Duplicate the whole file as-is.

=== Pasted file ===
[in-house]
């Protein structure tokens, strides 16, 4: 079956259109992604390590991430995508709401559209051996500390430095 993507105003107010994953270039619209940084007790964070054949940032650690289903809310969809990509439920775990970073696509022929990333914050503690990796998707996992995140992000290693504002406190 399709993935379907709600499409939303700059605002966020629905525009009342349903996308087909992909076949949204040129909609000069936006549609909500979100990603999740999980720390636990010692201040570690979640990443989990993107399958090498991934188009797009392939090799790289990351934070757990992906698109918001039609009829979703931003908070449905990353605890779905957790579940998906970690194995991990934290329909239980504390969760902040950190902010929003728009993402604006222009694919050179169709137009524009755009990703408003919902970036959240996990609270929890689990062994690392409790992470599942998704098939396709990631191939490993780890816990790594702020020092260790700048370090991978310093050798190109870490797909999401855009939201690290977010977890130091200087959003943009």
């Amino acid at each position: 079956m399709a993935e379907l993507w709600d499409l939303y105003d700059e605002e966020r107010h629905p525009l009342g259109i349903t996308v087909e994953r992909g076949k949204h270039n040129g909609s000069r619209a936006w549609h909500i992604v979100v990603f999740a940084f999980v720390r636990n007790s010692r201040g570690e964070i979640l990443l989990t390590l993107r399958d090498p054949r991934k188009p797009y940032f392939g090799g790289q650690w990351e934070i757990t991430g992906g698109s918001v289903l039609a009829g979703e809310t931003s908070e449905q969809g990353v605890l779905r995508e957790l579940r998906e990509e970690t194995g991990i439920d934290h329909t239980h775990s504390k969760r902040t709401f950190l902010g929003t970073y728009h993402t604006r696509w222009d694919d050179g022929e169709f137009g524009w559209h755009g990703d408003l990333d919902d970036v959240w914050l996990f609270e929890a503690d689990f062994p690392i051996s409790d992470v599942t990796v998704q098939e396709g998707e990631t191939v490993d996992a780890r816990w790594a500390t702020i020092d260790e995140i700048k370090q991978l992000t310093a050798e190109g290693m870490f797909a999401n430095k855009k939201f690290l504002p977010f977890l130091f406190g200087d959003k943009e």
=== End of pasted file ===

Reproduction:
[in-house]
């Protein structure tokens, strides 16, 4: 079956259109992604390590991430995508709401559209051996500390430095 993507105003107010994953270039619209940084007790964070054949940032650690289903809310969809990509439920775990970073696509022929990333914050503690990796998707996992995140992000290693504002406190 399709993935379907709600499409939303700059605002966020629905525009009342349903996308087909992909076949949204040129909609000069936006549609909500979100990603999740999980720390636990010692201040570690979640990443989990993107399958090498991934188009797009392939090799790289990351934070757990992906698109918001039609009829979703931003908070449905990353605890779905957790579940998906970690194995991990934290329909239980504390969760902040950190902010929003728009993402604006222009694919050179169709137009524009755009990703408003919902970036959240996990609270929890689990062994690392409790992470599942998704098939396709990631191939490993780890816990790594702020020092260790700048370090991978310093050798190109870490797909999401855009939201690290977010977890130091200087959003943009």
């Amino acid at each position: 079956m399709a993935e379907l993507w709600d499409l939303y105003d700059e605002e966020r107010h629905p525009l009342g259109i349903t996308v087909e994953r992909g076949k949204h270039n040129g909609s000069r619209a936006w549609h909500i992604v979100v990603f999740a940084f999980v720390r636990n007790s010692r201040g570690e964070i979640l990443l989990t390590l993107r399958d090498p054949r991934k188009p797009y940032f392939g090799g790289q650690w990351e934070i757990t991430g992906g698109s918001v289903l039609a009829g979703e809310t931003s908070e449905q969809g990353v605890l779905r995508e957790l579940r998906e990509e970690t194995g991990i439920d934290h329909t239980h775990s504390k969760r902040t709401f950190l902010g929003t970073y728009h993402t604006r696509w222009d694919d050179g022929e169709f137009g524009w559209h755009g990703d408003l990333d919902d970036v959240w914050l996990f609270e929890a503690d689990f062994p690392i051996s409790d992470v599942t990796v998704q098939e396709g998707e990631t191939v490993d996992a780890r816990w790594a500390t702020i020092d260790e995140i700048k370090q991978l992000t310093a050798e190109g290693m870490f797909a999401n430095k855009k939201f690290l504002p977010f977890l130091f406190g200087d959003k943009e």